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During the American Civil War, Vicksburg, Mississippi was surrendered to Ulysses S. Grant after 47 days of siege, while 150 miles up the Mississippi River, a Confederate Army was repulsed at the Battle of Helena in Arkansas. On the same day, The Army of Northern Virginia withdrew from the battlefield after its loss at the Battle of Gettysburg, signaling an end to the Southern invasion of the North. These three defeats represented the turning point of the American Civil War. They prevented any remaining chance that a European power might intervene militarily on the South’s behalf. They also demonstrated decisively that the South could not successfully invade the North. For the remainder of the war, the South was now entirely on the defensive and, although she held out for two more years, they were two disastrous years that resulted in the deaths of numerous Southerners.

4. The New Colossus Enlightened the World (1884)

Statue-of-Liberty-1800s

The people of France offered the Statue of Liberty Enlightening the World to the people of the United States on July 4th, 1884. The two allies participated in this symbolic act nearly a hundred years after both of their revolutions began in (1776 for America, and 1789  for France.) The erection of the sculpture symbolized the triumph of Enlightenment ideas of liberty, ideas that continue to enrapture large chunks of humanity. Moreover, the magnificence and endurance of the sculpture has led many to refer to it as a “wonder of the modern world,” and “The New Colossus.”

3. The End Of A Dynasty (1918)

tsar-nicholas-II

When Bolsheviks killed future Orthodox saints Tsar Nicholas II of Russia and his family, they effectively ended the Romanov dynasty that ruled the Russian Empires, one of the largest countries in human history after centuries of rule. The event also foreshadowed the end of other European dynasties amidst the cataclysmic First World War. Following the Russian examples, the Habsburgs of Austria, the Hohenzollerns of Germany, and the Ottomans of Turkey were also toppled by their people in rapid succession.

2. Modern Warfare Was At Its Most Massive Scale (1943)

battle-of-kursk

During World War II, the Battle of Kursk (the largest full-scale battle in history and the world’s largest tank battle) began at Prokhorovka Village on July 4th, 1943. The battle resulted in over a million casualties on both sides (Germans versus Soviets) and the loss of over 10,000 tanks, guns, and aircraft. This decisive Soviet victory crippled Germany’s offensive power in the East, in what was Germany’s final strategic offensive on that front, and thus the final realistic chance for them to turn the tide on the Eastern Front.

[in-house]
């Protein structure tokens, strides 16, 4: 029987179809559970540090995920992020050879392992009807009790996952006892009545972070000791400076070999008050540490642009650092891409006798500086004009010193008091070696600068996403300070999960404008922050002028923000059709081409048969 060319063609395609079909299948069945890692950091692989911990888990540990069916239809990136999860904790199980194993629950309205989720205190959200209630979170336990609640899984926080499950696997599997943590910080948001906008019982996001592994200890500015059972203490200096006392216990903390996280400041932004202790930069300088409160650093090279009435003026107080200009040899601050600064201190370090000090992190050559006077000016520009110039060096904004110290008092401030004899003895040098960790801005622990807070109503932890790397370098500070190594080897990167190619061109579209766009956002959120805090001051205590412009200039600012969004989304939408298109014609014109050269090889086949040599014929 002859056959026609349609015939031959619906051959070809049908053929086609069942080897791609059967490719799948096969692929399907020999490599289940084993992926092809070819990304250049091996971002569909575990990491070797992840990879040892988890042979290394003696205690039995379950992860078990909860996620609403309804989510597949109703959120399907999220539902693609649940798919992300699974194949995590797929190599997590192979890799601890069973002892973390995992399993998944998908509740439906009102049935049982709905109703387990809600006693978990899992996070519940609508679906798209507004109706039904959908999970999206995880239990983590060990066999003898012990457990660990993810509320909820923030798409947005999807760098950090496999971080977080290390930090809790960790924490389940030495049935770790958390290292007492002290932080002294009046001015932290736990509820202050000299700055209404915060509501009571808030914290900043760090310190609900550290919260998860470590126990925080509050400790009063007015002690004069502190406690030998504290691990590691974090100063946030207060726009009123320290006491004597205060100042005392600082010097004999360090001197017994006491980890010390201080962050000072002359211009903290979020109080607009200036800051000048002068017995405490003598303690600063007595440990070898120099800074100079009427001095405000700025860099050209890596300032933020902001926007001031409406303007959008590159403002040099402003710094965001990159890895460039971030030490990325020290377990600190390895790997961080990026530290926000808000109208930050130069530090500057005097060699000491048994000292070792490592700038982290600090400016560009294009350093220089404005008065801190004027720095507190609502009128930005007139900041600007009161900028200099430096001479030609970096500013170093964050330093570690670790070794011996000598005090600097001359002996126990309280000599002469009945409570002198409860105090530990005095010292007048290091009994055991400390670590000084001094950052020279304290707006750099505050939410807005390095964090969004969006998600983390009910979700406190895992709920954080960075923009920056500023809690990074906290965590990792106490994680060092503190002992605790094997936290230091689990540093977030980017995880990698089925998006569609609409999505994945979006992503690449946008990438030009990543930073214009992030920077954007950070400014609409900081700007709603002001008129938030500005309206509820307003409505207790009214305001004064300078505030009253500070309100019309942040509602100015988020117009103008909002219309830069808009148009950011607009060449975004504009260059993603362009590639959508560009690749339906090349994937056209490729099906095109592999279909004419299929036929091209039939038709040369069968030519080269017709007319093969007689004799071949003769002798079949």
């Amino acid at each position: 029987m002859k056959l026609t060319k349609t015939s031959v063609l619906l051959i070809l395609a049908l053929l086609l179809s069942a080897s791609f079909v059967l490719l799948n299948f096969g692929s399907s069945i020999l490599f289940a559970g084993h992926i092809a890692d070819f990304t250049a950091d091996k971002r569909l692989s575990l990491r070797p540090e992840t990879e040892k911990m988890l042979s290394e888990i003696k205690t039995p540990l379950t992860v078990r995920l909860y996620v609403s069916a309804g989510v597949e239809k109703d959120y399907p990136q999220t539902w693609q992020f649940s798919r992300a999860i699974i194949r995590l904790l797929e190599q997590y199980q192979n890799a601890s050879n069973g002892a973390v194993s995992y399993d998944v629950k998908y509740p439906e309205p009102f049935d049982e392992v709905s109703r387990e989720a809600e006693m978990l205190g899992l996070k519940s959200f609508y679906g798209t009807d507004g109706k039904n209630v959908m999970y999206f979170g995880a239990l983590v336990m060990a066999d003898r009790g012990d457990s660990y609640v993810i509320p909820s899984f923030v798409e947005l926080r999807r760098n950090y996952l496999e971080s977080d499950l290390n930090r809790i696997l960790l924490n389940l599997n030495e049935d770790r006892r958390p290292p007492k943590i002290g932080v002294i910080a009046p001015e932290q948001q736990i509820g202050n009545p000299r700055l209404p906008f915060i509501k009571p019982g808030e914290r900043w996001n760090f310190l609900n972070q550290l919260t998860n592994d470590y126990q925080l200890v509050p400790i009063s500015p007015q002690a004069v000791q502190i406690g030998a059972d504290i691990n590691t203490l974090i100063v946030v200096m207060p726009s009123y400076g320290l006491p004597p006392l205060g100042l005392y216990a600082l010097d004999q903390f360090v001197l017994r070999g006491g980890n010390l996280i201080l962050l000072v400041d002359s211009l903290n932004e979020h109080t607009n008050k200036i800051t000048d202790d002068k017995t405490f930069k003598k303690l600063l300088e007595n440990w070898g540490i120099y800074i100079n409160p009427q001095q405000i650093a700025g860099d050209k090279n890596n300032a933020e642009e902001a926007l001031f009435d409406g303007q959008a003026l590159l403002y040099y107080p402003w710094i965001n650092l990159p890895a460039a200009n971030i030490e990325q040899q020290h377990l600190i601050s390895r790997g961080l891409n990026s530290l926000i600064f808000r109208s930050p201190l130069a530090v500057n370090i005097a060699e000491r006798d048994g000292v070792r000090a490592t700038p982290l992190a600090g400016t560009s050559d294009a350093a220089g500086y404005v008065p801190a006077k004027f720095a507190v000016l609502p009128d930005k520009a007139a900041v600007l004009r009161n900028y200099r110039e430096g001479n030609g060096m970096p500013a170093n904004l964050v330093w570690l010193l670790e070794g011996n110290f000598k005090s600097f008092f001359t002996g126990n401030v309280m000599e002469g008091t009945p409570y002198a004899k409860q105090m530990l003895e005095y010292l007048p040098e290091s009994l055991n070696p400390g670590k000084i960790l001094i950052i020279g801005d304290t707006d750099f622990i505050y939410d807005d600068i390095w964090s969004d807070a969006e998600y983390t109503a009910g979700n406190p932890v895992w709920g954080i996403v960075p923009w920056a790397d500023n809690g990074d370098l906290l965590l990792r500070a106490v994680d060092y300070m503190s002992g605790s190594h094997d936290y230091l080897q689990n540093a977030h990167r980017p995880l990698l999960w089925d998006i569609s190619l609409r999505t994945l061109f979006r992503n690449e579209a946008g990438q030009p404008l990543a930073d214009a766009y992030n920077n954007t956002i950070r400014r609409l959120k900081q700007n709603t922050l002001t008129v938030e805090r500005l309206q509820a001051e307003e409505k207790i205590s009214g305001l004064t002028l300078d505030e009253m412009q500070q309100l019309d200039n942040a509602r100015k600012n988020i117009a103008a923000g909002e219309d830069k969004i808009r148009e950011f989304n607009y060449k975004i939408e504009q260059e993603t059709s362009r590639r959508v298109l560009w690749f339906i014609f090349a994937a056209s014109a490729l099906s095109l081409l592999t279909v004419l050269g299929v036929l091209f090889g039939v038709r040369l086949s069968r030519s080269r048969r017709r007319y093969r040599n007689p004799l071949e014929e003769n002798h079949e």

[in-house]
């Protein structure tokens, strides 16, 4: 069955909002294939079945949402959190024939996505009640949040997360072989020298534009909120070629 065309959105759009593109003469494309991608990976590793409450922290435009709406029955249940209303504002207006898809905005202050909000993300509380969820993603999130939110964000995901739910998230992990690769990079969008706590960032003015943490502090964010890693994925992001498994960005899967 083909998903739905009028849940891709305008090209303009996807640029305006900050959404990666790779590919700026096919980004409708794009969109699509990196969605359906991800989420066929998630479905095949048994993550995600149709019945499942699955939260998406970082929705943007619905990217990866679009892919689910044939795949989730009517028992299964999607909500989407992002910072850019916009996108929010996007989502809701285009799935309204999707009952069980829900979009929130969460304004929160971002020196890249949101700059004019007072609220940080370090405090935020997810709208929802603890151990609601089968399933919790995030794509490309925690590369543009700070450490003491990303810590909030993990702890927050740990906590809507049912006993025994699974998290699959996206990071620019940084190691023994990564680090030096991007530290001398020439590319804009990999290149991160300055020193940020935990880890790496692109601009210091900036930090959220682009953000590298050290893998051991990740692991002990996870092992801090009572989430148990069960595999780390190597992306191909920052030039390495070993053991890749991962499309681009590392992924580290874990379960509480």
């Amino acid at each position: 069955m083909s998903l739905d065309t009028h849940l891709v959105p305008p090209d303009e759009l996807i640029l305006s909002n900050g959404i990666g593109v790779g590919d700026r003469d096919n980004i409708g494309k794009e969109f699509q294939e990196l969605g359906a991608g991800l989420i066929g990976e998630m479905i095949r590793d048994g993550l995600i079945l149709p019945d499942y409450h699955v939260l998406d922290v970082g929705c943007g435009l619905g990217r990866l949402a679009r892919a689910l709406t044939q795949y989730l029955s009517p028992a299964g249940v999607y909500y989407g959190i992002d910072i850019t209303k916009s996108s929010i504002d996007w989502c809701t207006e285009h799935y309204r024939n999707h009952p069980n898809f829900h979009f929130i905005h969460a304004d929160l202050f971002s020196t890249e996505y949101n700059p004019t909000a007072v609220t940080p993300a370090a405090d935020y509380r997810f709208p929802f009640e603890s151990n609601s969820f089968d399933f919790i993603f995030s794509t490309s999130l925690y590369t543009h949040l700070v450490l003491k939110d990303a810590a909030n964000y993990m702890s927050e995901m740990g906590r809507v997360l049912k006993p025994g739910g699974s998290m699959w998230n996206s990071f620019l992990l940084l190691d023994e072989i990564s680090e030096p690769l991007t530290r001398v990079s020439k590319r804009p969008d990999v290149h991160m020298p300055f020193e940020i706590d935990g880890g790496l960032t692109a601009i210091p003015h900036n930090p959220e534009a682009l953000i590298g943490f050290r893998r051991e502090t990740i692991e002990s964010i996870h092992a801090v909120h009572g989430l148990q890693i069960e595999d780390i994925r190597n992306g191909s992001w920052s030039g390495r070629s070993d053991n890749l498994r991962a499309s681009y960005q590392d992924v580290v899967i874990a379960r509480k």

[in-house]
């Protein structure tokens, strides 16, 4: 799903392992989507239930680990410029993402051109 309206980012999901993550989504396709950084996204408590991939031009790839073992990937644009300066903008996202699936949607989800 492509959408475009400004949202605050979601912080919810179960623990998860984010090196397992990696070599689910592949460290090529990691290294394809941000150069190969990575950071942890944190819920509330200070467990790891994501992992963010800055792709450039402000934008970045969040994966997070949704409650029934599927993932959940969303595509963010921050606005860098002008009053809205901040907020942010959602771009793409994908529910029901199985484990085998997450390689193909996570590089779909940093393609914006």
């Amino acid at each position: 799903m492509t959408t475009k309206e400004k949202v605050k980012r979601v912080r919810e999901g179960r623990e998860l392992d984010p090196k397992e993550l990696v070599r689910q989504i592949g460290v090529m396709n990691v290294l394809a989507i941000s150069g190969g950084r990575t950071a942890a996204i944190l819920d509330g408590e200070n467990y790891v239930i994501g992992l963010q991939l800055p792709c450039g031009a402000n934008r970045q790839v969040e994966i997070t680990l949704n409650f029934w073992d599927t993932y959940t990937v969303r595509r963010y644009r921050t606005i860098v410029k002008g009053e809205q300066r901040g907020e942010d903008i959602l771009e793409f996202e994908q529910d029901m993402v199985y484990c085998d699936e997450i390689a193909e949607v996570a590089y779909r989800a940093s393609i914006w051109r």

1. Filipino Independence Achieved (1946)

Philippines-Independence-Day

After 381 years of near-continuous colonial rule by various powers, the Philippines attained full independence from the United States. The independence of the Philippines coincided with a global trend in the years following World War II in which many African and Asian countries, previously colonized by Western powers, achieved their independence after centuries of Western domination.


4th of July

in History

United States Invaded! – WIF Almanac

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10 Times

the United States

Was Almost Invaded

The Red Scare of the 1950s. The Japanese invasion panic of WWII. Fears of ISIS troops running amuck in our major cities… the US has long been a country worried that someone’s gonna invade it. Aliens, Commies, North Korea, you name it. Someone, somewhere, has fantasized about America being dominated by it.

 The most ironic part of all this is how unlikely it actually is. A massive nation bordered by allies to the north and south, the US is almost comically difficult to attack. In WWII the Nazis didn’t even try. The Imperial Japanese occupied a measly handful of Alaskan islands. The last time an enemy nation directly carried out a successful invasion was when the British burned down the White House in the war of 1812, and even they were eventually repulsed.

But that hasn’t stopped other powers from dreaming of marching troops over American soil. Some of the following plans were deadly serious. Some were mere fleeting ideas. One or two even actually succeeded. Terrified at the thought of the US being invaded? The following suggest you needn’t worry.

10. The Kaiser’s Crazy Pre-WWI Invasion Plan

What do you picture when you hear the words “Kaiser”, “America”, and “war” in a sentence? We’re betting it’s 1917 and images of US troops poring onto the battlefields of France as Woodrow Wilson sits in the White House. If the Kaiser had had his way, you’d be imagining something very different: the dawn of the 20th century, Theodore Roosevelt as president, and Germany launching an insane invasion of the eastern seaboard.

Nearly a decade and a half before WWI, Kaiser Wilhelm II was already planning a gigantic cross-Atlantic war. At the time, the US was backing the construction of the Panama Canal, leading Berlin to worry Germany would be excluded from Pacific trade. The Kaiser had already been toying with an invasion of America since 1897. The new canal seemed the ideal pretext to order the bombardment of Manhattan.